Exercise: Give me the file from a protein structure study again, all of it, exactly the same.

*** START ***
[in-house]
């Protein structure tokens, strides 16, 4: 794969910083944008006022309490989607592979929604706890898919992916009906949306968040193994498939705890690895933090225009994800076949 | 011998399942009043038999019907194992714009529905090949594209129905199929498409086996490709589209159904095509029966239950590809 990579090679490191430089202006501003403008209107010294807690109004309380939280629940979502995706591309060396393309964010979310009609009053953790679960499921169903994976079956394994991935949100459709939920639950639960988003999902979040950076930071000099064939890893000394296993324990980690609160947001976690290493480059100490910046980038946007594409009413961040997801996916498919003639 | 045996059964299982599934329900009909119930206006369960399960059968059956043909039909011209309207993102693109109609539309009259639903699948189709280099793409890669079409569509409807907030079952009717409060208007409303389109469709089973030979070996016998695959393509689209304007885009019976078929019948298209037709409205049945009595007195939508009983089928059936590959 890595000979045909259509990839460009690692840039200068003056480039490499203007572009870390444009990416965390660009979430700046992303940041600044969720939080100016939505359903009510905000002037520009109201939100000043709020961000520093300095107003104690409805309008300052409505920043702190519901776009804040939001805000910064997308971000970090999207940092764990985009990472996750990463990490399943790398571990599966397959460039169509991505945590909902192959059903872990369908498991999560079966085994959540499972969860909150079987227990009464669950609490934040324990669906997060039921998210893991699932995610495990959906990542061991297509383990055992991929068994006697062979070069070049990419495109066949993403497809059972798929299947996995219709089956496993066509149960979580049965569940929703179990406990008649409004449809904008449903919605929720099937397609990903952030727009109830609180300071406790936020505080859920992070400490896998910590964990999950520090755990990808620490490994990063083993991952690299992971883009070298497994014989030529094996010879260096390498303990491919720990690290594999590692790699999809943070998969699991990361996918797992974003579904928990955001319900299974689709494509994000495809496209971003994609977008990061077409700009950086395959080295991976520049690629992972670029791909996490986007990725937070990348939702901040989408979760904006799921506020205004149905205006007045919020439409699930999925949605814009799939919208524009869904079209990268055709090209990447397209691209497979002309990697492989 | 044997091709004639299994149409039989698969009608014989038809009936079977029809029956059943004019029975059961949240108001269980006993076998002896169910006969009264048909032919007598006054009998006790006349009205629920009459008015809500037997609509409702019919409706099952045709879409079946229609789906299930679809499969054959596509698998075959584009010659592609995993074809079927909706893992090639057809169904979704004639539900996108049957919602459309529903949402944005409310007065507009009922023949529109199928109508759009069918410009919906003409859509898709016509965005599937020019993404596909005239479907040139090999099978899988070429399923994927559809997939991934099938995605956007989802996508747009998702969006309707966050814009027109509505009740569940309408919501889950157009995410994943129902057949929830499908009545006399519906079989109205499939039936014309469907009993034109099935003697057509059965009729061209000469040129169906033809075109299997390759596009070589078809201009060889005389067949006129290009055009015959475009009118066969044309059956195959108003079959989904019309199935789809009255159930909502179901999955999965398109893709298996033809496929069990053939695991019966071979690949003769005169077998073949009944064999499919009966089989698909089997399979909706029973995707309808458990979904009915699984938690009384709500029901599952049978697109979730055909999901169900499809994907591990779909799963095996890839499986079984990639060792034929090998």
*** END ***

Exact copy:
[in-house]
């Protein structure tokens, strides 16, 4: 794969910083944008006022309490989607592979929604706890898919992916009906949306968040193994498939705890690895933090225009994800076949 | 011998399942009043038999019907194992714009529905090949594209129905199929498409086996490709589209159904095509029966239950590809 990579090679490191430089202006501003403008209107010294807690109004309380939280629940979502995706591309060396393309964010979310009609009053953790679960499921169903994976079956394994991935949100459709939920639950639960988003999902979040950076930071000099064939890893000394296993324990980690609160947001976690290493480059100490910046980038946007594409009413961040997801996916498919003639 | 045996059964299982599934329900009909119930206006369960399960059968059956043909039909011209309207993102693109109609539309009259639903699948189709280099793409890669079409569509409807907030079952009717409060208007409303389109469709089973030979070996016998695959393509689209304007885009019976078929019948298209037709409205049945009595007195939508009983089928059936590959 890595000979045909259509990839460009690692840039200068003056480039490499203007572009870390444009990416965390660009979430700046992303940041600044969720939080100016939505359903009510905000002037520009109201939100000043709020961000520093300095107003104690409805309008300052409505920043702190519901776009804040939001805000910064997308971000970090999207940092764990985009990472996750990463990490399943790398571990599966397959460039169509991505945590909902192959059903872990369908498991999560079966085994959540499972969860909150079987227990009464669950609490934040324990669906997060039921998210893991699932995610495990959906990542061991297509383990055992991929068994006697062979070069070049990419495109066949993403497809059972798929299947996995219709089956496993066509149960979580049965569940929703179990406990008649409004449809904008449903919605929720099937397609990903952030727009109830609180300071406790936020505080859920992070400490896998910590964990999950520090755990990808620490490994990063083993991952690299992971883009070298497994014989030529094996010879260096390498303990491919720990690290594999590692790699999809943070998969699991990361996918797992974003579904928990955001319900299974689709494509994000495809496209971003994609977008990061077409700009950086395959080295991976520049690629992972670029791909996490986007990725937070990348939702901040989408979760904006799921506020205004149905205006007045919020439409699930999925949605814009799939919208524009869904079209990268055709090209990447397209691209497979002309990697492989 | 044997091709004639299994149409039989698969009608014989038809009936079977029809029956059943004019029975059961949240108001269980006993076998002896169910006969009264048909032919007598006054009998006790006349009205629920009459008015809500037997609509409702019919409706099952045709879409079946229609789906299930679809499969054959596509698998075959584009010659592609995993074809079927909706893992090639057809169904979704004639539900996108049957919602459309529903949402944005409310007065507009009922023949529109199928109508759009069918410009919906003409859509898709016509965005599937020019993404596909005239479907040139090999099978899988070429399923994927559809997939991934099938995605956007989802996508747009998702969006309707966050814009027109509505009740569940309408919501889950157009995410994943129902057949929830499908009545006399519906079989109205499939039936014309469907009993034109099935003697057509059965009729061209000469040129169906033809075109299997390759596009070589078809201009060889005389067949006129290009055009015959475009009118066969044309059956195959108003079959989904019309199935789809009255159930909502179901999955999965398109893709298996033809496929069990053939695991019966071979690949003769005169077998073949009944064999499919009966089989698909089997399979909706029973995707309808458990979904009915699984938690009384709500029901599952049978697109979730055909999901169900499809994907591990779909799963095996890839499986079984990639060792034929090998």